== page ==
Too much of a good thing?

Eric Eagan

Eric Eagan

Eric Eagan is is an avid and passionate runner living in Greece, NY. Eric tells his stories about the Western NY running scene in a unique way while sprinkling in his goals of motivating others to start running, keep running, and love running.When Eric is not running or writing about running, he is hiking the Adirondak Mountains, the Finger Lakes Trail, snowshoeing the trails and hills of Western NY, or canoeing the waterways of New York State.

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  • Liz Neenan

    After a decade break from running my first race was a trail race. Not only did it get me back into running seriously again but it helped me fall in love with running in a way I never had when I ran in highschool or college. I would hate to take away that experience from someone else. That being said, trails races have been getting more and more crowded over the years. Add that to irresponsible race cordinators who have slower runners starting first and it’s a recipe for disaster, not only to runners who are at risk of falling down steep inclines when passing or being passed but also to the wildlife being trampled along the way. I’m not sure of the solution though. Cut offs for entires? Faster runners staged first or 15-20 minutes behind the slower runners? 5 minute lag time is not enough..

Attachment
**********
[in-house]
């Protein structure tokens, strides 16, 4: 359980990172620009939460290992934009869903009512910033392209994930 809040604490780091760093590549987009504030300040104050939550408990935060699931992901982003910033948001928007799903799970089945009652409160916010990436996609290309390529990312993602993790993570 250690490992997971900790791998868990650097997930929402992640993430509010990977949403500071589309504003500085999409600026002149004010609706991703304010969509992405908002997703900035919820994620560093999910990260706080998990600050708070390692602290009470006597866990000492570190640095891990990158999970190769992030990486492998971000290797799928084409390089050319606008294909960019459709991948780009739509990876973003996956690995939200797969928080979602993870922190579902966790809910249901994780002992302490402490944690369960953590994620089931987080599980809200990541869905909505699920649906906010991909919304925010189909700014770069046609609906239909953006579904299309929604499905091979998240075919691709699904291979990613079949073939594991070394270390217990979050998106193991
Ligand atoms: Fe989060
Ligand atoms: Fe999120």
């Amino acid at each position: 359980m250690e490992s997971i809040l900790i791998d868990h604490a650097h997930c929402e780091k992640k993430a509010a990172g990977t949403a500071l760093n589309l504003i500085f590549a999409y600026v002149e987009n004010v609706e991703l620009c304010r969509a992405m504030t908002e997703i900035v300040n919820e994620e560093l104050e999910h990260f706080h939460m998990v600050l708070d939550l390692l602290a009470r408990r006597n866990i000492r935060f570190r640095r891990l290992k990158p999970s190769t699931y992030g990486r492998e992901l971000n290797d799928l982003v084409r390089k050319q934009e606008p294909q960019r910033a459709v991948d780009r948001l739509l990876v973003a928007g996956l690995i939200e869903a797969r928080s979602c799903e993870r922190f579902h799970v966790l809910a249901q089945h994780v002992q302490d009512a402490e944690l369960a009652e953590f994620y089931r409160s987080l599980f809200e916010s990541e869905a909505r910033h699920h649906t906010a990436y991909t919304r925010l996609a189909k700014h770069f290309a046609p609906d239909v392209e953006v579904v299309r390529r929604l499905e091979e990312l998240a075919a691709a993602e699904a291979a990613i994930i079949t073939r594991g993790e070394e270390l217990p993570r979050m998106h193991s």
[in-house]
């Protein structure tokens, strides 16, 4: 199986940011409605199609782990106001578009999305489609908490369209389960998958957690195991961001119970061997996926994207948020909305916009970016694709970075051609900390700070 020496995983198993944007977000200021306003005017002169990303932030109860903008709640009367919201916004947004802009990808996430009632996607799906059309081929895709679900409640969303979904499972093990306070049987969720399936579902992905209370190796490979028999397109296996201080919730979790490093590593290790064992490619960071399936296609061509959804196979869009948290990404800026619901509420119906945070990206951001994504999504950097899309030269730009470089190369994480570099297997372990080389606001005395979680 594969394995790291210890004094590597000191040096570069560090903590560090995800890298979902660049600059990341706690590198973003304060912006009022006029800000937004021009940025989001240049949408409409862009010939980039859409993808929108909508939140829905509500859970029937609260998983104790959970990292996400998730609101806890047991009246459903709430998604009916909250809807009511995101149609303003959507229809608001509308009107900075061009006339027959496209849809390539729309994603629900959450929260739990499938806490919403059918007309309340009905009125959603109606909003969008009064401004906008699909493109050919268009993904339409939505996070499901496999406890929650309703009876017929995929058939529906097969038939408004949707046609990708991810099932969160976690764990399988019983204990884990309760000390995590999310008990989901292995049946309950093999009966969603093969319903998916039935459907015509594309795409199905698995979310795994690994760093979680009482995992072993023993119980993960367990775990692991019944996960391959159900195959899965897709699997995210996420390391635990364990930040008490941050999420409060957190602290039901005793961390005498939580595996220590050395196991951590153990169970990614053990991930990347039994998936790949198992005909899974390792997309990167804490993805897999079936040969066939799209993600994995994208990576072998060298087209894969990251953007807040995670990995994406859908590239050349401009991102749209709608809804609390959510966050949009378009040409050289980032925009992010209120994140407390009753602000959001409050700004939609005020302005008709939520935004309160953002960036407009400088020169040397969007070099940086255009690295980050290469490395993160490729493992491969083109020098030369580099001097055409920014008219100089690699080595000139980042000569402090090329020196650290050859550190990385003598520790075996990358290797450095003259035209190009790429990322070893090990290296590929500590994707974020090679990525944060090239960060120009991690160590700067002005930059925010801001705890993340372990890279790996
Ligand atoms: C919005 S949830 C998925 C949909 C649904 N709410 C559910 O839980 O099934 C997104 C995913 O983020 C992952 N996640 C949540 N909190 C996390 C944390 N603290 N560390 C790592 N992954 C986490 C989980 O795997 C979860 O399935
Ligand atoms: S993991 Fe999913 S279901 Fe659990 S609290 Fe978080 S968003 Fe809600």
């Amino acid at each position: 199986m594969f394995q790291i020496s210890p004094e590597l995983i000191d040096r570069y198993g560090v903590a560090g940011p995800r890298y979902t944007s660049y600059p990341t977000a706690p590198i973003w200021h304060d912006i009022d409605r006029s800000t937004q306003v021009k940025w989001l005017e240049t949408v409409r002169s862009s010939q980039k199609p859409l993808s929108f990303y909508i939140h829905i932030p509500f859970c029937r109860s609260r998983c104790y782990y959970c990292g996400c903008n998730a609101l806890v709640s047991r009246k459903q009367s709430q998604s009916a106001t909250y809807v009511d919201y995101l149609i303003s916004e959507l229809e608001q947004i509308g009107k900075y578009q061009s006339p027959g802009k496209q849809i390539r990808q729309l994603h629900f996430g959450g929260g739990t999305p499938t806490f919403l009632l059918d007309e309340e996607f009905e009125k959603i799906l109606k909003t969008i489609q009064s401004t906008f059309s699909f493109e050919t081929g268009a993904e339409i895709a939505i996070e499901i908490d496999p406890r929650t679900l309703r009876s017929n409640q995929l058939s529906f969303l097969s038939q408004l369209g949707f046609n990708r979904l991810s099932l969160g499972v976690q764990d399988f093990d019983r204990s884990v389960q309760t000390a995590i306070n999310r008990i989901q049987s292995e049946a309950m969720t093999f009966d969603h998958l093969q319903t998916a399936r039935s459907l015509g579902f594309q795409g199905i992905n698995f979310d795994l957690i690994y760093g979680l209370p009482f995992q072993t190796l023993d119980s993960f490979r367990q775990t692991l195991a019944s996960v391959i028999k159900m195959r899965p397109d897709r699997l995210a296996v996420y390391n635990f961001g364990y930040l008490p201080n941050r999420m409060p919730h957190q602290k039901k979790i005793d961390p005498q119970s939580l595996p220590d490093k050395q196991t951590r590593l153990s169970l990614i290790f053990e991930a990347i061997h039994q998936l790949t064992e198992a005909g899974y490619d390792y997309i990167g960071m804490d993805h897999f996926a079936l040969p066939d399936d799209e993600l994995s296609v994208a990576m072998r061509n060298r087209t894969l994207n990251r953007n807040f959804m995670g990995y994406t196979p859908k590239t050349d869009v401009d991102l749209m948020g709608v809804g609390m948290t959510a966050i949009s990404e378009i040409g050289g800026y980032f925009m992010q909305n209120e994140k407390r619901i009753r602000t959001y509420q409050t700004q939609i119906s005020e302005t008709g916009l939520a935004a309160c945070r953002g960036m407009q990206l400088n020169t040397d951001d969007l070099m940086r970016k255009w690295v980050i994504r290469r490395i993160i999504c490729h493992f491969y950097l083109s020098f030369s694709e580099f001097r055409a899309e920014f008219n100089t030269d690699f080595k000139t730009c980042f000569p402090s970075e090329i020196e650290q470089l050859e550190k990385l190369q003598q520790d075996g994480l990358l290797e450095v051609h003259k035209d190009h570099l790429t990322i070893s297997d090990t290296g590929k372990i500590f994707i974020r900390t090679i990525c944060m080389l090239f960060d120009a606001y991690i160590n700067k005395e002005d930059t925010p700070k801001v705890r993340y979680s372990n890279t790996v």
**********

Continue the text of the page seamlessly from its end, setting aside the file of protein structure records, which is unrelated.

• http://twitter.com/JeffreyLuke Jeffrey Luke

    Love the questions you are raising. As far as races go, I do them so infrequently, I don’t think I’d have much to offer. I will say, that I ran a Tough Mudder in Toronto last year, and I believe over 2 days of racing, they had 17,000 participants. I was a bit crowded on the course. But that event is more about brotherhood, sisterhood and camaraderie than racing (it’s not timed). I have only participated in one trail race (Mendon Ponds) and it was mostly single track – which made the first mile or so tough going – but it cleared out after that.

    Now, 99% of my running is done on trails – mostly Crescent Hill. Over the last 18 months, I’ve only encountered one other runner. I do often run past hikers and dog walkers – who have no problems sharing the trails.

    Like many of you, I enjoy the peacefulness & grit of trail running – and always encourage others to try it. I can’t imagine a time when any trail system in Rochester would experience an overcrowding – other than the race scenarios you have pointed out.

    So I think you keep doing what you’re doing – promoting trail running. I love feeling part of a community – even though I haven’t had a run with you guys yet (that will change soon).

    Along with promotion comes the education part – which I think most people will get – especially if they have any interested in trail running.

    Anyway, looking forward to meeting you fine folks on the trails soon.